in 1955, 15 year-old Claudette Colvin boarded a Capital Heights bus in Montgomery, Alabama
and became the first person who refused to give up her bus seat to a white person.
she had written a school paper that day,
about the prohibition against blacks' trying on clothing in department stores.
"I remember the bus driver looking through the rear view mirror
asking her to get up out of her seat, which she didn't,"
said classmate Annie Larkins Price.
Claudette remembers "I kept saying,
'He has no civil right... this is my constitutional right... you have no right to do this.'
That was worse than stealing, you know, talking back to a white person."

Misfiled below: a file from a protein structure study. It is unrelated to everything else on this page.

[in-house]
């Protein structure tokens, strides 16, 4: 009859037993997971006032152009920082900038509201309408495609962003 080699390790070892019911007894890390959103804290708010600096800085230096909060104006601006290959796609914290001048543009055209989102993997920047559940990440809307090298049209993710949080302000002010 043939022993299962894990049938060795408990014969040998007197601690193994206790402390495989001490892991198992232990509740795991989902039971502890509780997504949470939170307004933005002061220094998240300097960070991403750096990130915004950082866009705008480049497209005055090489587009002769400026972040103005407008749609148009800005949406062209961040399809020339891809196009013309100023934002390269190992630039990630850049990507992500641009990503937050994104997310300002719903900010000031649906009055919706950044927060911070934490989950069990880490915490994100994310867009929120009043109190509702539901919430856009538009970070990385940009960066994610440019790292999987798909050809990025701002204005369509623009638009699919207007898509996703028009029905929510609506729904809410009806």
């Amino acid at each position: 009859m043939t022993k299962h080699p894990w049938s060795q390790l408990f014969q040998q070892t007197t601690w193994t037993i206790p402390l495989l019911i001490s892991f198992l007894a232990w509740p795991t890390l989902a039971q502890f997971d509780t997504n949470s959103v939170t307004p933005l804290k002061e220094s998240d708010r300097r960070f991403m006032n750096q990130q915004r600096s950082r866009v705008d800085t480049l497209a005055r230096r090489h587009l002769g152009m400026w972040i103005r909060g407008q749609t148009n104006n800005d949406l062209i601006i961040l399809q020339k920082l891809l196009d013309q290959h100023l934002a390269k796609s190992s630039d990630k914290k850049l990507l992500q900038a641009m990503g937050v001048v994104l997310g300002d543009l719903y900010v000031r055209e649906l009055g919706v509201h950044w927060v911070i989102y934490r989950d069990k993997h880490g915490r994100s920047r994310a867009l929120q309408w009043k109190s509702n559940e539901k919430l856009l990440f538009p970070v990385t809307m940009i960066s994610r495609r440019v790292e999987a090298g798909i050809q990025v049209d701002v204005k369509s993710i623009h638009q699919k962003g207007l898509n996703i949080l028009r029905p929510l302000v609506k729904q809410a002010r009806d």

She was handcuffed, arrested and forcibly removed from the bus.
because Claudette was a teenager and became pregnant while unmarried,
the NAACP leaders worried about using her to represent their movement.
nine months later, Rosa Parks boarded a bus (at the same bus stop as Claudette) and was arrested.
On May 11, 1956, Claudette, along with three other women,
testified in a Montgomery federal court hearing about her actions on the bus
The case was fought all the way to the U.S. Supreme Court,
which declared bus segregation unconstitutional in December 1956.
"I'm not disappointed," Claudette said.
"Let the people know Rosa Parks was the right person for the boycott.
But also let them know that the attorneys took four other women to the Supreme Court
to challenge the law that led to the end of segregation."
- ▼ April (6)
- ► 2011 (35)